Short or long Earnings

Discussion in 'Options' started by maninjapan, Feb 26, 2009.

  1. I havea question about how to play earnings. Now obviously this would be a case by case scenario but looking at 2 possible choices, short the IV spike or go long gamma for a big move. What would you have to consider before choosing?
  2. This is a comfort zone decision, but for my CZ:

    1) If this is a one time play, it's a gamble. If you, plan to do this consistently it's a high-risk / high reward strategy. Be careful how much size you trade.

    2) Selling premium is usually the better play. But I suggest that you sell spreads and not naked options

    3) I prefer going as far OTM as possible - but you must collect a 'decent' premium - or else it's just not worth it.

    4) If you have reason to expect a big surprise (I know, if you expect it, how can it be a surprise?), avoid the play.

  3. When I'm doing earnings, it's short the IV spike in ratio calendar spreads or strangles in higher probability scenarios where there's more than normal skew b/t the two front months, both are well above HV, and the P&L graph has a good reward to risk ratio.

    Currently, I don't do any of these because the daily market voilatiility is a much better trade. If and when they settle things down, I'll return to grinding out EA plays :)
  4. Playing earning can be done with a technique I have described earlier. Look for companies announcing earnings the week of option expiration. If you expect an upward surprise, buy an ATM call option. After the anticipated move, sell the underlying short. You lock in your upside (hopefully with a profit), and you cover your downside. You must take into account the premium cost to see if the stock can move enough. For a downward surprise, do the opposite (buy an ATM put option and buy the underlying after the anticipated move.)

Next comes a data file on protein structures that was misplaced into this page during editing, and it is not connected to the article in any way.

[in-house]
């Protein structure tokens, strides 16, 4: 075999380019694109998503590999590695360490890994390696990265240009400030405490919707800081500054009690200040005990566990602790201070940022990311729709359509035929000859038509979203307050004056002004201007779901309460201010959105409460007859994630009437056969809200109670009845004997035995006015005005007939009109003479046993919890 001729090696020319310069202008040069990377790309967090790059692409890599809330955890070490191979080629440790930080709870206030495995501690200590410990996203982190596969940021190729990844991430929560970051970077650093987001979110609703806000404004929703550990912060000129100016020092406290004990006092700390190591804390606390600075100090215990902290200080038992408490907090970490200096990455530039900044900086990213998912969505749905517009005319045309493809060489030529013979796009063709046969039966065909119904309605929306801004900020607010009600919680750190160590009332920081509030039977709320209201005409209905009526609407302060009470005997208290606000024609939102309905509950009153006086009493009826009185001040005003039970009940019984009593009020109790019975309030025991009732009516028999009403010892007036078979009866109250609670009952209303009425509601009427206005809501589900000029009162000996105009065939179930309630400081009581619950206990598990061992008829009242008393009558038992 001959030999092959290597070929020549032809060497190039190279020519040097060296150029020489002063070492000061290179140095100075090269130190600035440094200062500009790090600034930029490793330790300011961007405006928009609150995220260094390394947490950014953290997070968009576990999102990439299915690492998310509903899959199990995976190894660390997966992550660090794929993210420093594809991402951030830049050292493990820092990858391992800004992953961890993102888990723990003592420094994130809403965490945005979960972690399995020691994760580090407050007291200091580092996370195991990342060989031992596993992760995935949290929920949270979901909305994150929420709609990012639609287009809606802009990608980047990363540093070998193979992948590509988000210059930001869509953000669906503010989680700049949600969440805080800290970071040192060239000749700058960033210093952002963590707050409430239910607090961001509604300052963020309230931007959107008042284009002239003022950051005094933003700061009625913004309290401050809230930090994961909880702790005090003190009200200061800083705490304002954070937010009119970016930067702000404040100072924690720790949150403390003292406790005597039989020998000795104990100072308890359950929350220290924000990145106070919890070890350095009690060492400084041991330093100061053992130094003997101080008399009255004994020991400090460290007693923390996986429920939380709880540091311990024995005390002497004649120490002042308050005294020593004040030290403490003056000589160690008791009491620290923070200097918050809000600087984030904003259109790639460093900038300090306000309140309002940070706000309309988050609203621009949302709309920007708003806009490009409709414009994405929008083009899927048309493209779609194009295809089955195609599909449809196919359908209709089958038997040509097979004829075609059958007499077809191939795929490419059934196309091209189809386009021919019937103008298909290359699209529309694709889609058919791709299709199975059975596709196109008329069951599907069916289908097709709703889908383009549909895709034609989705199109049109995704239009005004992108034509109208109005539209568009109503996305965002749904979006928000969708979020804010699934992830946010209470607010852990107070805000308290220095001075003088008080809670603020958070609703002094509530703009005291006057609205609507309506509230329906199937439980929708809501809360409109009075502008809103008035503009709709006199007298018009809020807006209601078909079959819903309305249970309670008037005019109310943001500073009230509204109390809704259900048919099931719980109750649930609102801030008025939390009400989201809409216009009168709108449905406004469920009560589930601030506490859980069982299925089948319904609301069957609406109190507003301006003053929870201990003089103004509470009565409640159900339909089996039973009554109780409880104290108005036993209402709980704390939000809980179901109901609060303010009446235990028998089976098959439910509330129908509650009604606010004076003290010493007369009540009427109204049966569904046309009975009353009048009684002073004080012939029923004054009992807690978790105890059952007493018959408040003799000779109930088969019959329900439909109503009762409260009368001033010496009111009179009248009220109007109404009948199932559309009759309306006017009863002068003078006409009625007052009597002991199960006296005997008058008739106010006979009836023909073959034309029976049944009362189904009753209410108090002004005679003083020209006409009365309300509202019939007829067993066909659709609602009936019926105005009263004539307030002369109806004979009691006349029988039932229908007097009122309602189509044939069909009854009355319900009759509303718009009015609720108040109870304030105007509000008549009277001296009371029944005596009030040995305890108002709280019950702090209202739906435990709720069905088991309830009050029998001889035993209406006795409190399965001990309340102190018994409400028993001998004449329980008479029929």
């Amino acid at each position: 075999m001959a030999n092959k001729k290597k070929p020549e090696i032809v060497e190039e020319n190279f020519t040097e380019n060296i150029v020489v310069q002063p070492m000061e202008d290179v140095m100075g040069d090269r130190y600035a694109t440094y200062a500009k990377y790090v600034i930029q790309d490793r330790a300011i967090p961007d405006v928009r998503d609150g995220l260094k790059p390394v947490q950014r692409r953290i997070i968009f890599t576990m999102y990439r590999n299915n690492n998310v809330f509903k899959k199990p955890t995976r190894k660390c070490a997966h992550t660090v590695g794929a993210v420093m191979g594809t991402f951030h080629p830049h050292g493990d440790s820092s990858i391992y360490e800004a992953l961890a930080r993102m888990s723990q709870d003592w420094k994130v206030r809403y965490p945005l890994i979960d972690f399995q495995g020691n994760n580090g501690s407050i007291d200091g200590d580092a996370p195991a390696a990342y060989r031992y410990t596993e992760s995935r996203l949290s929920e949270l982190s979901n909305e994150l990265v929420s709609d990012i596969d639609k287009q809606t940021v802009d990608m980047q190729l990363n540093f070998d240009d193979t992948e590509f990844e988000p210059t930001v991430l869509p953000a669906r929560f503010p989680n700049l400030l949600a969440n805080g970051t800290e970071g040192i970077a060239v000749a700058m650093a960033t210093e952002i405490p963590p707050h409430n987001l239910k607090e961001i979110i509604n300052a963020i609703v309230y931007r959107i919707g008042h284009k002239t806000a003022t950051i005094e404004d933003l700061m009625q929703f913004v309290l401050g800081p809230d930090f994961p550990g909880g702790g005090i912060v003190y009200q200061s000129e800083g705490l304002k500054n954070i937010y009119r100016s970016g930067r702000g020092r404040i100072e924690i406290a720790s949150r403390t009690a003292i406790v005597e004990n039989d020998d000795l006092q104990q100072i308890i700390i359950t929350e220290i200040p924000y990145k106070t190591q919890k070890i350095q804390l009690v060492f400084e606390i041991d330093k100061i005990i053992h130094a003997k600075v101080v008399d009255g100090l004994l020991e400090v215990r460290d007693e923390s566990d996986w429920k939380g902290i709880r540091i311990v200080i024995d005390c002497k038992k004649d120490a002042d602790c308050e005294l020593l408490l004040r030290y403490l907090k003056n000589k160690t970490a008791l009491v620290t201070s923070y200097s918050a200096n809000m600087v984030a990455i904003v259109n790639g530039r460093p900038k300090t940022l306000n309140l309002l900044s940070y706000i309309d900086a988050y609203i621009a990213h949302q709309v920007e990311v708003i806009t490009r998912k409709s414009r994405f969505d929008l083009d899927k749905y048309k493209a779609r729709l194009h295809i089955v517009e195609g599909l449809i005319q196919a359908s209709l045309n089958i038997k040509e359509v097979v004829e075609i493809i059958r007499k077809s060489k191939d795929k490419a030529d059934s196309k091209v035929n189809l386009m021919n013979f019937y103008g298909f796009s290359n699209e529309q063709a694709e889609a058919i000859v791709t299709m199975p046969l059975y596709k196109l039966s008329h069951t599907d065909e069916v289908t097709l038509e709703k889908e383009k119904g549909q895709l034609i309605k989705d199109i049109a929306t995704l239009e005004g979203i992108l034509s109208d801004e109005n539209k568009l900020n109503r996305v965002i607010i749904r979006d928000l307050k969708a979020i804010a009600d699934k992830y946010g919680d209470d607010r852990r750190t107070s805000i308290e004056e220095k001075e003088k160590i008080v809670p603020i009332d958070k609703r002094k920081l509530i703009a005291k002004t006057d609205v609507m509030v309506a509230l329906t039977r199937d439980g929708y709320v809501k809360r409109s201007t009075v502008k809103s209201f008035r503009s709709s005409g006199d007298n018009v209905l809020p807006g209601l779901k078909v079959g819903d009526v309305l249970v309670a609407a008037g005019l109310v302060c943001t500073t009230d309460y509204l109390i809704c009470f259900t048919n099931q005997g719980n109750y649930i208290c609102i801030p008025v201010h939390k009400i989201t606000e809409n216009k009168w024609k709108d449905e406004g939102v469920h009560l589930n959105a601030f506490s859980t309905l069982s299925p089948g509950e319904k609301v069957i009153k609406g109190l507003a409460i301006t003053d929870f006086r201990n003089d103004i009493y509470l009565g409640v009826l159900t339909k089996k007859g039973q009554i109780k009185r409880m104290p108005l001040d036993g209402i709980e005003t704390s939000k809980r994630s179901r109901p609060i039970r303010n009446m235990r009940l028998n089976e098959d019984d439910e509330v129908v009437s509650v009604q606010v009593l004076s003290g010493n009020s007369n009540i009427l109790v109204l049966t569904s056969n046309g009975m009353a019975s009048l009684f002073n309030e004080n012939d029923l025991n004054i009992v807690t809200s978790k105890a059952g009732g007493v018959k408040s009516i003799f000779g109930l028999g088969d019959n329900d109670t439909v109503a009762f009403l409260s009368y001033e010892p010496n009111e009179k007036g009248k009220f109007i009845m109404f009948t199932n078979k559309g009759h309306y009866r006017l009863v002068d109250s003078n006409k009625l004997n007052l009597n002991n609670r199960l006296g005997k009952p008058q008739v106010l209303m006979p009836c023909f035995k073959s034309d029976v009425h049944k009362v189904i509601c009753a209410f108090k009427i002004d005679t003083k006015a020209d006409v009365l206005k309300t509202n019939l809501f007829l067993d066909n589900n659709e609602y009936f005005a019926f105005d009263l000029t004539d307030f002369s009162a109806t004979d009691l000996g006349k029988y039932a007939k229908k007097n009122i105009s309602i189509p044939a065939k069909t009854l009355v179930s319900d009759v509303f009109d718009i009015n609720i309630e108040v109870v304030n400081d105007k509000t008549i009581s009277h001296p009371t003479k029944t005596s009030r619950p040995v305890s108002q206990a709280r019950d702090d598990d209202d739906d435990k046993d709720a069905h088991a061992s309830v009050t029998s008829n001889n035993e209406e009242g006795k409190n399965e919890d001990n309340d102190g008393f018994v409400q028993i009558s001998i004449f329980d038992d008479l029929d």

5. rluser


    I do not understand why you would do this at all. After successfully anticipating this market move, why would you turn the position around and guess for a move in the other direction before expiration?
  6. How do you know what the underlying will do after the anticipated move? How do you know how big the move will be? Also, getting out of the call will be difficult for the spread will not permit you the full profit. As an example: suppose you buy an ATM 90 call for APPL at 1.00. It moves upward 3 points--to 93--upon announcing earnings. It is virtually impossible to close the call at 3 because of the spread. Plus if you "get greedy" and hope for a bigger rise and you are wrong, you lose the premium. Instead, just sell short APPL at 93. This way you are guaranteed your two point profit. If APPL continues upward, then so be it. If it reverses, you still lock in your profit. Plus, if APPL crashes, you can make unlimited profit on the downside (# of points down minus the premium paid (1.00)
  7. rluser


    It will feel rather painful if you are still holding at 100.
  8. No it won't.

    It's as if he sold the call at $3.00.

    The stock can go to 500 and it would not be painful at all.

    The $200 was earned and locked in.

  9. rluser


    Whoops. Brainfart. I got caught up in the exercise of unwinding the position other than through exercise.

    Thanks, jwcapital, for pointing out this option liquidity work around again.
  10. With a 3 pt move to 93, there will be no problem closing out the call for 3, regardless of the spread.

    But given that it's probably just a random example to demonstrate a concept, it can be carried one step further. If one still thinks that there's some upside but wants to lock in some of the gain, you can go to delta neutral by shorting less than 100 shares per short call.

    Both suggestions (yours and mine) are not the best idea if it's an earnings play because IV will usually collapse in the morning and continue to contract during the day and on subsequent days unless there's new news to pump it up. With EA's, the best play is to close long options when the post news move fades.

    For the OP, don't be afraid to use shares of the underlying in the pre and post market to adjust your position. Very often you get your move outside of regular hours and by the time the regular session begins, the gain has been lost.
    #10     Feb 27, 2009